If you have been left out of a Will, or have been unfairly treated in terms of the amount of your inheritance you may be able to make a claim against the estate.
Who can dispute a Will?
It varies from state to state, but some of the people who may be entitled to claim include people who had a relationship with the deceased such as:
- Wife or husband
- Defacto or same sex partner
- Former spouse or defacto partner
- Child, stepchild or grandchild
- Parent of a child of the deceased
- Parent, brother or sister
- Someone who was financially dependent on the deceased
- Carer of the deceased
This is a very general guide only so please contact us to discuss your particular circumstances.
There are time limits which exist for a person wishing to challenge a Will. It is important to seek legal advice promptly.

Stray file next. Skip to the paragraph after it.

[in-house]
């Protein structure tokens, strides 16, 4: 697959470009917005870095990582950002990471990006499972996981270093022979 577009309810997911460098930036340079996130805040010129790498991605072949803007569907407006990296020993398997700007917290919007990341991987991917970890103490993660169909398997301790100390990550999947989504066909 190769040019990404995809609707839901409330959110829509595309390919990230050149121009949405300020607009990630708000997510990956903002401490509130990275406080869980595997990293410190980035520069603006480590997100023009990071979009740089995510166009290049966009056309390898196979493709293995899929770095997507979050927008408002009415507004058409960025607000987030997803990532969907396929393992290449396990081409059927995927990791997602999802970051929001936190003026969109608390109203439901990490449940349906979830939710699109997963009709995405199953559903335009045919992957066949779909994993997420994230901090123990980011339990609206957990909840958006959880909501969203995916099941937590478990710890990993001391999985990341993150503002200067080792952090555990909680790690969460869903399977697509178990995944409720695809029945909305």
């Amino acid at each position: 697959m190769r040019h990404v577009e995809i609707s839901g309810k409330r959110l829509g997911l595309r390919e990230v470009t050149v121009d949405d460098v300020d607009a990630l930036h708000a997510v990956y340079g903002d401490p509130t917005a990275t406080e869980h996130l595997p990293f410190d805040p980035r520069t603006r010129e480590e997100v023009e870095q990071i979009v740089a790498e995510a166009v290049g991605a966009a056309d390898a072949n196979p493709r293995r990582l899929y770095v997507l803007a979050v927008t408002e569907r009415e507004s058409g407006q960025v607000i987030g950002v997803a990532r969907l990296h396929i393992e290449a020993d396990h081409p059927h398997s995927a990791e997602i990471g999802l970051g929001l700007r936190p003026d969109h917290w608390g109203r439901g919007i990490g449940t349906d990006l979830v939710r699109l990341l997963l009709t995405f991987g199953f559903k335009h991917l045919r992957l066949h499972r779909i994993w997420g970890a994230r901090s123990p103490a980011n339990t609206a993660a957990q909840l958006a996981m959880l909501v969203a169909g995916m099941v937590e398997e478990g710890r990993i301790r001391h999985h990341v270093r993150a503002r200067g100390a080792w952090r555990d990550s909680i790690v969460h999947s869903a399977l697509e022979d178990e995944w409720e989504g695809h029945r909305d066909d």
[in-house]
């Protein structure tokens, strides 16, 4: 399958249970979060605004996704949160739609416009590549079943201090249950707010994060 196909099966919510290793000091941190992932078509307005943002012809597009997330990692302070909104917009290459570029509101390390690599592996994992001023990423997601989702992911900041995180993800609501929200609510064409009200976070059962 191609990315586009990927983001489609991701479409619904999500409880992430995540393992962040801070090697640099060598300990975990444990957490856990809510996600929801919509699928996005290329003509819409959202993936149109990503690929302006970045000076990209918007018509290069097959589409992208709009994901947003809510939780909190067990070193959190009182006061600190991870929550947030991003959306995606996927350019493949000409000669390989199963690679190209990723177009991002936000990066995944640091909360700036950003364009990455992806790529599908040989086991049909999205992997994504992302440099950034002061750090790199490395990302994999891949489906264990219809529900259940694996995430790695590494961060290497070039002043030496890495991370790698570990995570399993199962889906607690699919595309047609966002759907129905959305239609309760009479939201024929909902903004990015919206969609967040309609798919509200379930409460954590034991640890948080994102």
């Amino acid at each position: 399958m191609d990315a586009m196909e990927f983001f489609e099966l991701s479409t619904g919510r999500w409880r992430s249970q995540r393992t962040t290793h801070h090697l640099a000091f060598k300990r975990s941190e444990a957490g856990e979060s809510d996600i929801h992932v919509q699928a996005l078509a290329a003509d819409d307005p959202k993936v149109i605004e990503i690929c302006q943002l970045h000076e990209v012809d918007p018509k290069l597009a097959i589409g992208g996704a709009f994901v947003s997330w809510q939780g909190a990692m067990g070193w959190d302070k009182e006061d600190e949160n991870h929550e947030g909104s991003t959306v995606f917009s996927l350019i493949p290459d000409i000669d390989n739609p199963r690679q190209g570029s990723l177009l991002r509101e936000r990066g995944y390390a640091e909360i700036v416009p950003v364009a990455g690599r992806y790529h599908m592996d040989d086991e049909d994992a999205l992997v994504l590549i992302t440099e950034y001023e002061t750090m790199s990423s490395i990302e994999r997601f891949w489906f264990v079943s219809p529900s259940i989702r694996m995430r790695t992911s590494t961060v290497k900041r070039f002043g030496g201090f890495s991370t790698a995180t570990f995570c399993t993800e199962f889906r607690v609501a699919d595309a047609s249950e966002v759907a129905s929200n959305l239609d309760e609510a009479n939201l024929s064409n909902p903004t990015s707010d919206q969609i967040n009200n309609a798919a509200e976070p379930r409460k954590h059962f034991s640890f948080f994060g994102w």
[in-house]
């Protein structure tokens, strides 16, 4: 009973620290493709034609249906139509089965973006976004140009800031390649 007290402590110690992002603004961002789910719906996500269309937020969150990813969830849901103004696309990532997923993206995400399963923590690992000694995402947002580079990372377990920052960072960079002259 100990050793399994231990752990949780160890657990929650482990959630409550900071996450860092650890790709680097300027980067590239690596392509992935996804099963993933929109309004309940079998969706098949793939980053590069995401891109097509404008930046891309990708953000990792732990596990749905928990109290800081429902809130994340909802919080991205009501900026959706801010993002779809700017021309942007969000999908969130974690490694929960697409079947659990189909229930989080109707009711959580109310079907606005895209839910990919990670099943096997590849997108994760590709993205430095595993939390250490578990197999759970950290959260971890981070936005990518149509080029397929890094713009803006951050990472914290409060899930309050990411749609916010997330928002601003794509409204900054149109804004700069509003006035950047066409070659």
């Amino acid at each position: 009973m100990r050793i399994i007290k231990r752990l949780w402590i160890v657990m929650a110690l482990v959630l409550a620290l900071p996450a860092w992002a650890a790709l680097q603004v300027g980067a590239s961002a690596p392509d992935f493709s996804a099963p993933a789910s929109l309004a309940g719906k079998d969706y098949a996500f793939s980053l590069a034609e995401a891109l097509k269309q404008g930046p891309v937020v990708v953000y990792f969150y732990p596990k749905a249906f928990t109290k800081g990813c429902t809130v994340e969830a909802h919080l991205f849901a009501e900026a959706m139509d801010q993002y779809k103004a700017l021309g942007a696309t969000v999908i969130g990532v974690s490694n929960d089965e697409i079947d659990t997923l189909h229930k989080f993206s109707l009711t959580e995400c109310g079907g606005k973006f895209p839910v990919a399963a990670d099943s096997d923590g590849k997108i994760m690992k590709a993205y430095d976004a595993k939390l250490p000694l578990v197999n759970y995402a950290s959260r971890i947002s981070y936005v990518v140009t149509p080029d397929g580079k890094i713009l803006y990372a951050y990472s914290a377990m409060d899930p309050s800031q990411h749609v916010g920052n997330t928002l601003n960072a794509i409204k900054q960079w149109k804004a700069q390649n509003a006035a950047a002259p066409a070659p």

You can challenge a Will if you believe that the Will is a forgery or if the person lacked the mental capacity to make a Will. You can also challenge a Will if you believe that undue influence was brought to bear upon the deceased or if there was fraud involved. You should speak with a lawyer who can assess your claim and advise you accordingly.
It is common in these claims that the legal costs incurred along the way are paid for out of the estate. Each case is different, and you will need specific advice about your claim and associated costs.